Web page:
(Sure, the photo-real CGI human is still ahead of us. But I'd argue she's not far away. The ape in King Kong, even more so than Gollum, was the watershed on that development - because his eyes fixed the Polar Express problem, and once the eyes work on a digital character, everything else matters less.)
The problem with Peak VFX is that like Peak Oil, it's all downhill from here: it will take more and more energy to extract the market value from these special effects, until it will no longer be possible to do so at all.
In the meantime, there are workarounds: omni-connected movie universe labyrinths of the Marvel Cinematic Universe style, which use continuity connections to bolster the flagging interest in their Holy Shit moments (cuz once the Avengers have flattened New York City, scale has officially become a problem); heartily experiential voyages into the CGI jungles of alien worlds that use effects and other technologies to make you feel like you've really been there (officially patented as The Avatar Model); or just standing up in front of the fanboys and insisting that you're using practical effects as much as possible, and that that matters.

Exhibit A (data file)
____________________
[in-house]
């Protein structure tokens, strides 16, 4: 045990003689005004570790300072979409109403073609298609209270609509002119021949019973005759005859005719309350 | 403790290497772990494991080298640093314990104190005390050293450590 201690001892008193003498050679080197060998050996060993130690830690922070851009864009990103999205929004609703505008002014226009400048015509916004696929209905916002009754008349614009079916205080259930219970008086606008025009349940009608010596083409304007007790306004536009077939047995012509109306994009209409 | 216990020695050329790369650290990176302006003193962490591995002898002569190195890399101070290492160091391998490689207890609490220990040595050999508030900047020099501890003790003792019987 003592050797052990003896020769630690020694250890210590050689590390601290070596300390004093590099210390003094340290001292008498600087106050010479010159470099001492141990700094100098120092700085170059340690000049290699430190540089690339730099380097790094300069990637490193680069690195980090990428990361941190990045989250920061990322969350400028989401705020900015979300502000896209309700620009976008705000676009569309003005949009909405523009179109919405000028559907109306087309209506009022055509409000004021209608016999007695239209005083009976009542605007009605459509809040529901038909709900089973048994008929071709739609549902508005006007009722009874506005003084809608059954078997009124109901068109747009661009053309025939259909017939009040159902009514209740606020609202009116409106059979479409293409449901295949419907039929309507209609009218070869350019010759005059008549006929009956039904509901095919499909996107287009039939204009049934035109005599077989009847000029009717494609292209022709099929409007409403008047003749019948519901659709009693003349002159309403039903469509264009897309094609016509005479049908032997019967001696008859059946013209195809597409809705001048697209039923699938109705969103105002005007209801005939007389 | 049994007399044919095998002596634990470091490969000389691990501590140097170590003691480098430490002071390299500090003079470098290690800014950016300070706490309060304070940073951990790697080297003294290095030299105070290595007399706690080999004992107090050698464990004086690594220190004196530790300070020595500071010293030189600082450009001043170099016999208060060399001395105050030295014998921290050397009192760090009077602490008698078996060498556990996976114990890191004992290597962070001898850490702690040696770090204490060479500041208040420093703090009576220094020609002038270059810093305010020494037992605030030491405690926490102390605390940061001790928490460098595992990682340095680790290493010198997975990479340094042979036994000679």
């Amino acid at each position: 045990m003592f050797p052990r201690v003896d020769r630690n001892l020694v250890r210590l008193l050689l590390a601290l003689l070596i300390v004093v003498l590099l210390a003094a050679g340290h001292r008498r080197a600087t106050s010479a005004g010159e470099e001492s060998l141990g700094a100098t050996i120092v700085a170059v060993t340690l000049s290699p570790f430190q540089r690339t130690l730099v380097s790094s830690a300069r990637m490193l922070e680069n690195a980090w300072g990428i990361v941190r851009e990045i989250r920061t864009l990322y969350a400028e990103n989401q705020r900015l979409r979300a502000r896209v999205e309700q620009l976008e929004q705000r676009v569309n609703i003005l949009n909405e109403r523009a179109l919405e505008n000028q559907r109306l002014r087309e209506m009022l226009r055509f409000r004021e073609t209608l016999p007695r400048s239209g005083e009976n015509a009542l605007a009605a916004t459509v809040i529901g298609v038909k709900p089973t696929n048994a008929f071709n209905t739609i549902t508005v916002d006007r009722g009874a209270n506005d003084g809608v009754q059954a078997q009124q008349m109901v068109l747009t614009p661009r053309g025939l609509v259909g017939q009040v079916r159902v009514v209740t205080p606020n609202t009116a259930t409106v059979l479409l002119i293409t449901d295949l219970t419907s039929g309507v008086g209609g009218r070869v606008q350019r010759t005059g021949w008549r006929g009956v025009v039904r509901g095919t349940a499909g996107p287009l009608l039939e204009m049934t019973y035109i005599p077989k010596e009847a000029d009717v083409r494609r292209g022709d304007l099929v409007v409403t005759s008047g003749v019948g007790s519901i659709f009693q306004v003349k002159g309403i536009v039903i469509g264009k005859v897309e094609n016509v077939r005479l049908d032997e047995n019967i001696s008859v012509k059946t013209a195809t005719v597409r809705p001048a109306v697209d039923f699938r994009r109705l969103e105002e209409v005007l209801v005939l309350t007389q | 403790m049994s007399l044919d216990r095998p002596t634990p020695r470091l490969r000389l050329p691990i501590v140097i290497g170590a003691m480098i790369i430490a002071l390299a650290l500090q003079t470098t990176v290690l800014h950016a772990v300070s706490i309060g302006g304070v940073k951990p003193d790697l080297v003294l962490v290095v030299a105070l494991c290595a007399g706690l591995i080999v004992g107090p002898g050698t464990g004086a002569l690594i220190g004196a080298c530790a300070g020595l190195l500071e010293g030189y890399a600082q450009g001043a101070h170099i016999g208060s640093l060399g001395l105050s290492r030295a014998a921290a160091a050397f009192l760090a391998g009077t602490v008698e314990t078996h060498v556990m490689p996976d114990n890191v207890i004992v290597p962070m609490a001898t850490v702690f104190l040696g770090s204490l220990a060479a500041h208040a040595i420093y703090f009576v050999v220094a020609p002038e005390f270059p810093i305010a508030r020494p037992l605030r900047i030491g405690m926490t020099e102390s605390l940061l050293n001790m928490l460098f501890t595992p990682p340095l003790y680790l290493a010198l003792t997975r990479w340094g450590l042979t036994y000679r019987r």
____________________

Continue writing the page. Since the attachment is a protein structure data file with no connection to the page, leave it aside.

(Note to J.J. Abrams: it doesn't. It really doesn't. Nobody ultimately cares how an effect was arrived at, except a half-dozen whack-jobs like me. Everyone else just wants the visual to work in context.)
And in the meantime, you arrive at movies like Dawn of the Planet of the Apes, arguably one of the most substantial achievements in character animation in motion picture history that might not even manage to scrape an Oscar next week; or Jupiter Ascending, which - story problems aside - plays on a visual level like a mix tape of John Carter, Attack of the Clones, and Transformers: Dark of the Moon.
The story problems are the problem, in Jupiter's case; the Wachowskis have never crafted so wholly uncommitted and listless a screenplay. But watching the film, I was struck repeatedly by how little the best concept designers, pre-viz artists, and visual effects technicians apparently have to show me any more. Whole alien worlds, gravity boots over Chicago, a deep-dive into the Great Red Spot on Jupiter (a personal favourite astrological phenomenon since childhood, no less), and I never felt a second of amazement at any of it.
We've seen it all, done it all. Maybe this is another reason games are taking over while the whole filmmaking enterprise is on a single track to the end of the line: there's still room to expand what's possible in game visuals, and we need that room to engage with the content. We need to feel that surprise, or it's just CGI - and regardless of how faithfully it's rendered, the backs of our brains will always go "just CGI, not real, what's next?"